T cells stand at the center stage of rendering effective yet specific immune responses and maintaining immune homeostasis. To become activated, T cells require the stimulation from two types of signals. The first signal is mediated through the engagement of T cell receptor (TCR) by antigens presented on major histo compatibility complex (MHC) molecules from antigen-presenting cells (APCs). The second stimulation arises from the interaction between CD28 on T cells and a co-stimulatory ligand such as B7.1 (CD80) or B7.2 (CD86) on APCs. Without the additional signal from CD28:B7 crosslink, TCR ligation will lead to energy instead of activation. In the past two decades, many B7/CD28 family molecules and TNF family receptors/ligand have been identified with either co-stimulatory or co-inhibitory function. At the immune synapse, they fine tune the amplitude and duration of the immune response by regulating the balance between stimulatory and inhibitory effects. In general the immune checkpoint proteins specifically refer to those co-inhibitory molecules. One of the key checkpoint proteins on T cells is the cytotoxic T-lymphocyte-associated antigen 4 (CTLA4). The binding of CTLA4 to either CD80 or CD86 delivers a strong negative signaling cascade that counteracts the activating engagement of CD28:B7 interaction, resulting in tolerance. Another major brake for immune activation, the programmed cell death-1 (PD-1) is expressed on T cells upon activation. The interaction between PD-1 and either of its two ligand, PD-L1 (B7-H1, CD274) and PD-L2 (B7-DC, CD273) results in inhibition of the T cell activation kinases. The inhibitory effect is possibly through activating phosphatase SHP2 when a PD-1 negative micro cluster is formed inside the cell surface [3]. Human PD-L1 can also be inducibly expressed on T cells and interact with CD80. However less physiology is known though it appears a negative signal [4]. The inhibitory roles of PD-1 and CTLA4 are rather distinctive. Whereas Ctla4-knockout in mice is lethal with systemic hyper activation of immune system [5], PD1-deficient mice (Pdcd1−/−) spontaneously develop various autoimmune diseases, indicating that this receptor plays a critical role in the maintenance of peripheral tolerance [6]. To summarize, CTLA4 dampens T cell response at the stage of initial activation, whereas PD-1 attenuates the immune response of effector T cells by clumping down the extent of T cell-APC or T cell-target cell contact, thus minimizing self tissue damage during immune activation. Other T cell inhibitory molecules, such as BTLA (B and T lymphocyte attenuator), KIR (Killer Immunoglobulin-like receptor), LAG3 (lymphocyte activation gene 3), TIM3 (T cell membrane protein 3) were also identified as co-inhibitory molecules. Even through these molecules are less known than CTLA4 and PD-1, it is still very fascinating that through the evolution, many parallel inhibitory pathways have emerged in an effort to maintain self-tolerance and limit the scope of immunological responses in peripheral systems.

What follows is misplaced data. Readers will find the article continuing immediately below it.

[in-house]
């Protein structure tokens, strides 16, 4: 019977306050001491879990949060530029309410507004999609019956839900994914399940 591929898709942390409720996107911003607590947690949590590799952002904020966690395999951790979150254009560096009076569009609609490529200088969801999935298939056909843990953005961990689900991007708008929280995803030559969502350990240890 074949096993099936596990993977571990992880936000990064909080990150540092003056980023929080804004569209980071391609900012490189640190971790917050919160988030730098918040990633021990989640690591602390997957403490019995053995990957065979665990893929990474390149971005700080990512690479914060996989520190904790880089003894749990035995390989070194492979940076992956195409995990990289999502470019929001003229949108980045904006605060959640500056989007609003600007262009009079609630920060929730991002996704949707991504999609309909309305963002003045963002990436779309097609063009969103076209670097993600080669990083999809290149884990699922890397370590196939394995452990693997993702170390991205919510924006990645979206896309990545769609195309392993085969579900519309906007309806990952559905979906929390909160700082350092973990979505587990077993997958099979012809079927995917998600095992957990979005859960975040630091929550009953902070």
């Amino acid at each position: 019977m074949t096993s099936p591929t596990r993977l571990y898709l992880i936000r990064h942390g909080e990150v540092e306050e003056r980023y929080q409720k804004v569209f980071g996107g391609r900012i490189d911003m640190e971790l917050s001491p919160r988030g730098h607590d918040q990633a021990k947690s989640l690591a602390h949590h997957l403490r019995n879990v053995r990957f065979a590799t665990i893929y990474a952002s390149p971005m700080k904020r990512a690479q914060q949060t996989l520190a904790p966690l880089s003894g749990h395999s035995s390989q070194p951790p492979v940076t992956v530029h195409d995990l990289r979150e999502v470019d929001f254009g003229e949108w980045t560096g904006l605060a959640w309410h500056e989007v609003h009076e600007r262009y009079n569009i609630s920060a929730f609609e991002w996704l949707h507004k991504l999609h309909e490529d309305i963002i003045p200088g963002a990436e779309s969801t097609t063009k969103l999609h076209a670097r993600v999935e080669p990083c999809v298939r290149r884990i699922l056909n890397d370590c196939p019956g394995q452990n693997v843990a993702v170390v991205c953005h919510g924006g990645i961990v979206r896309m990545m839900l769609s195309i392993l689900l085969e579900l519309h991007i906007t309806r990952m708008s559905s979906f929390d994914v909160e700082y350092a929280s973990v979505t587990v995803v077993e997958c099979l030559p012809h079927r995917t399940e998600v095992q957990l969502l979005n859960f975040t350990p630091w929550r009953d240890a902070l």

During chronic viral infection or in the presence of tumor micro environment, persistent high levels antigen exposure can trigger a status of T cell exhaustion. The hallmarks of T cell exhaustion are represented by poor antigen-specific effector cell function (e.g. lower cytokine production, decreased proliferation potential, as well as impaired target cell lytic capacity), sustained over expression of multiple inhibitory receptors and altered transcriptional signature distinct from that of functional effector or memory T cells [7,8]. T cell exhaustion has been well characterized in a murine model of lymphocytic choriomeningitis virus (LCMV) infection. While the LCMV Armstrong strain leads to a resolved acute infection, the clone 13 strain establishes a persistent infection. Intriguingly, during chronic infection by clone 13 strain, many LCMV-specific CD8+ T cells were functionally exhausted even though they expressed activation markers such as CD69 and CD44. In addition, these cells are classified by high levels of PD-1 expression as well as increased expression of other inhibitory receptors such as CD244 (2B4), CD160, CTLA4 and LAG3 [9]. Blocking the PD-1/PD-L1 interaction during the chronic phase of clone 13 infection efficiently rejuvenated these fatigued CD8+ T cells, ultimately leading to the clearance of the persistent viral infection. Similar exhaustion phenotype in human T cells has been found at the tumor microenvironment and during chronic viral infections such as human immunodeficiency virus (HIV), hepatitis B virus (HBV), and hepatitis C virus (HCV) [10].